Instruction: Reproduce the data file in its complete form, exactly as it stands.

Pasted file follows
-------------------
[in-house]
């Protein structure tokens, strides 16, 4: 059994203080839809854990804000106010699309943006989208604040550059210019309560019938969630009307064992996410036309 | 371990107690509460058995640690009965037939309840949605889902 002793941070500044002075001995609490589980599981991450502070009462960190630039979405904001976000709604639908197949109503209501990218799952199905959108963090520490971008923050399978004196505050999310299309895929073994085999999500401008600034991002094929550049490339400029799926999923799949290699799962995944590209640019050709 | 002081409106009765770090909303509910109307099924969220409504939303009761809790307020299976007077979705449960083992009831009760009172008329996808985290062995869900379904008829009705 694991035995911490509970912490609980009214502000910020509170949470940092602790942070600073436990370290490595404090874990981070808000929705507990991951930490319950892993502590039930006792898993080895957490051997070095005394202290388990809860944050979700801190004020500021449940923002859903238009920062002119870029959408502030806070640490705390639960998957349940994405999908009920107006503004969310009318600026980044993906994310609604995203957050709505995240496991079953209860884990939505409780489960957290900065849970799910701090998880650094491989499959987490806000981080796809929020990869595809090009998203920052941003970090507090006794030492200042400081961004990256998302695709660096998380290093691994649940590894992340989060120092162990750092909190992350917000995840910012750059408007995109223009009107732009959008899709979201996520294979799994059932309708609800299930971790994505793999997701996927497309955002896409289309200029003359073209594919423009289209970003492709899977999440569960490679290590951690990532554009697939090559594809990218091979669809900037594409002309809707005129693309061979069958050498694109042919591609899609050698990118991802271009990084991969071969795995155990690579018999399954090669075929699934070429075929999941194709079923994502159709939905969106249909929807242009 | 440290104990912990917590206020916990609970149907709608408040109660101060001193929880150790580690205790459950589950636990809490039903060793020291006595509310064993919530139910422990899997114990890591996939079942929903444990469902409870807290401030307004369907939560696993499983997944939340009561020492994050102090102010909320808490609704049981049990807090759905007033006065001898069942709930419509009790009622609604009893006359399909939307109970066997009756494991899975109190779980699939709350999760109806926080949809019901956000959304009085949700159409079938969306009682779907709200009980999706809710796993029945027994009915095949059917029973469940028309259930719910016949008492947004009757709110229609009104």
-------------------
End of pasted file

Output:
[in-house]
């Protein structure tokens, strides 16, 4: 059994203080839809854990804000106010699309943006989208604040550059210019309560019938969630009307064992996410036309 | 371990107690509460058995640690009965037939309840949605889902 002793941070500044002075001995609490589980599981991450502070009462960190630039979405904001976000709604639908197949109503209501990218799952199905959108963090520490971008923050399978004196505050999310299309895929073994085999999500401008600034991002094929550049490339400029799926999923799949290699799962995944590209640019050709 | 002081409106009765770090909303509910109307099924969220409504939303009761809790307020299976007077979705449960083992009831009760009172008329996808985290062995869900379904008829009705 694991035995911490509970912490609980009214502000910020509170949470940092602790942070600073436990370290490595404090874990981070808000929705507990991951930490319950892993502590039930006792898993080895957490051997070095005394202290388990809860944050979700801190004020500021449940923002859903238009920062002119870029959408502030806070640490705390639960998957349940994405999908009920107006503004969310009318600026980044993906994310609604995203957050709505995240496991079953209860884990939505409780489960957290900065849970799910701090998880650094491989499959987490806000981080796809929020990869595809090009998203920052941003970090507090006794030492200042400081961004990256998302695709660096998380290093691994649940590894992340989060120092162990750092909190992350917000995840910012750059408007995109223009009107732009959008899709979201996520294979799994059932309708609800299930971790994505793999997701996927497309955002896409289309200029003359073209594919423009289209970003492709899977999440569960490679290590951690990532554009697939090559594809990218091979669809900037594409002309809707005129693309061979069958050498694109042919591609899609050698990118991802271009990084991969071969795995155990690579018999399954090669075929699934070429075929999941194709079923994502159709939905969106249909929807242009 | 440290104990912990917590206020916990609970149907709608408040109660101060001193929880150790580690205790459950589950636990809490039903060793020291006595509310064993919530139910422990899997114990890591996939079942929903444990469902409870807290401030307004369907939560696993499983997944939340009561020492994050102090102010909320808490609704049981049990807090759905007033006065001898069942709930419509009790009622609604009893006359399909939307109970066997009756494991899975109190779980699939709350999760109806926080949809019901956000959304009085949700159409079938969306009682779907709200009980999706809710796993029945027994009915095949059917029973469940028309259930719910016949008492947004009757709110229609009104």